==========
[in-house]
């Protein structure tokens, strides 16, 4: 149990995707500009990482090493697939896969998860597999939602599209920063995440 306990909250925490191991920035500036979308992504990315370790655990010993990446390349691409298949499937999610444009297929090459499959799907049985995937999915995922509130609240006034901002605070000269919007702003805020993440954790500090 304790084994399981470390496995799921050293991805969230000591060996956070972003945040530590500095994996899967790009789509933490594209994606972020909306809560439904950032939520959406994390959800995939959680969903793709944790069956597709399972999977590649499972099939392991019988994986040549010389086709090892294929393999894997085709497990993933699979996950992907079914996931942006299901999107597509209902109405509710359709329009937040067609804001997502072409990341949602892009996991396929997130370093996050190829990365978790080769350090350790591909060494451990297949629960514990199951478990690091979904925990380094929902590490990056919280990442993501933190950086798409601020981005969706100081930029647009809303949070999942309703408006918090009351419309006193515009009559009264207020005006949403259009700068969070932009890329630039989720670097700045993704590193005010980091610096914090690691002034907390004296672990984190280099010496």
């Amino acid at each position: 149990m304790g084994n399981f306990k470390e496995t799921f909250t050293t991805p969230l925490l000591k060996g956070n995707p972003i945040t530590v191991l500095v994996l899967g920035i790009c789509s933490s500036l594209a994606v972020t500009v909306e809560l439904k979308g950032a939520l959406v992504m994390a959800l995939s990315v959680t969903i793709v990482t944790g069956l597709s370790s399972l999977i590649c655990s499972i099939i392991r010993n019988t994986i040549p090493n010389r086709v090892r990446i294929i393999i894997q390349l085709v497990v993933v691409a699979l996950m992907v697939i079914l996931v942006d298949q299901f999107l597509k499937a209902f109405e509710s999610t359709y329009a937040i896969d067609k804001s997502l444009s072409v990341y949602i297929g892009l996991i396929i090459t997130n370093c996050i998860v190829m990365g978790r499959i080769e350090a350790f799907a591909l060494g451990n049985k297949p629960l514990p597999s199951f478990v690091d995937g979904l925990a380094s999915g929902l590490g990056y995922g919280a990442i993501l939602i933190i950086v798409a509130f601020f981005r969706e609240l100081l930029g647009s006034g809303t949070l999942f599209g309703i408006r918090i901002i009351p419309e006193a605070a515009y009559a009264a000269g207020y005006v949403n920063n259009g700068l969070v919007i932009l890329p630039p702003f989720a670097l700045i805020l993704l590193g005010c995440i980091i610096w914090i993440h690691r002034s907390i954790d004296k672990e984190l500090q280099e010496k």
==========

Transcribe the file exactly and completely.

[in-house]
């Protein structure tokens, strides 16, 4: 149990995707500009990482090493697939896969998860597999939602599209920063995440 306990909250925490191991920035500036979308992504990315370790655990010993990446390349691409298949499937999610444009297929090459499959799907049985995937999915995922509130609240006034901002605070000269919007702003805020993440954790500090 304790084994399981470390496995799921050293991805969230000591060996956070972003945040530590500095994996899967790009789509933490594209994606972020909306809560439904950032939520959406994390959800995939959680969903793709944790069956597709399972999977590649499972099939392991019988994986040549010389086709090892294929393999894997085709497990993933699979996950992907079914996931942006299901999107597509209902109405509710359709329009937040067609804001997502072409990341949602892009996991396929997130370093996050190829990365978790080769350090350790591909060494451990297949629960514990199951478990690091979904925990380094929902590490990056919280990442993501933190950086798409601020981005969706100081930029647009809303949070999942309703408006918090009351419309006193515009009559009264207020005006949403259009700068969070932009890329630039989720670097700045993704590193005010980091610096914090690691002034907390004296672990984190280099010496």
């Amino acid at each position: 149990m304790g084994n399981f306990k470390e496995t799921f909250t050293t991805p969230l925490l000591k060996g956070n995707p972003i945040t530590v191991l500095v994996l899967g920035i790009c789509s933490s500036l594209a994606v972020t500009v909306e809560l439904k979308g950032a939520l959406v992504m994390a959800l995939s990315v959680t969903i793709v990482t944790g069956l597709s370790s399972l999977i590649c655990s499972i099939i392991r010993n019988t994986i040549p090493n010389r086709v090892r990446i294929i393999i894997q390349l085709v497990v993933v691409a699979l996950m992907v697939i079914l996931v942006d298949q299901f999107l597509k499937a209902f109405e509710s999610t359709y329009a937040i896969d067609k804001s997502l444009s072409v990341y949602i297929g892009l996991i396929i090459t997130n370093c996050i998860v190829m990365g978790r499959i080769e350090a350790f799907a591909l060494g451990n049985k297949p629960l514990p597999s199951f478990v690091d995937g979904l925990a380094s999915g929902l590490g990056y995922g919280a990442i993501l939602i933190i950086v798409a509130f601020f981005r969706e609240l100081l930029g647009s006034g809303t949070l999942f599209g309703i408006r918090i901002i009351p419309e006193a605070a515009y009559a009264a000269g207020y005006v949403n920063n259009g700068l969070v919007i932009l890329p630039p702003f989720a670097l700045i805020l993704l590193g005010c995440i980091i610096w914090i993440h690691r002034s907390i954790d004296k672990e984190l500090q280099e010496k």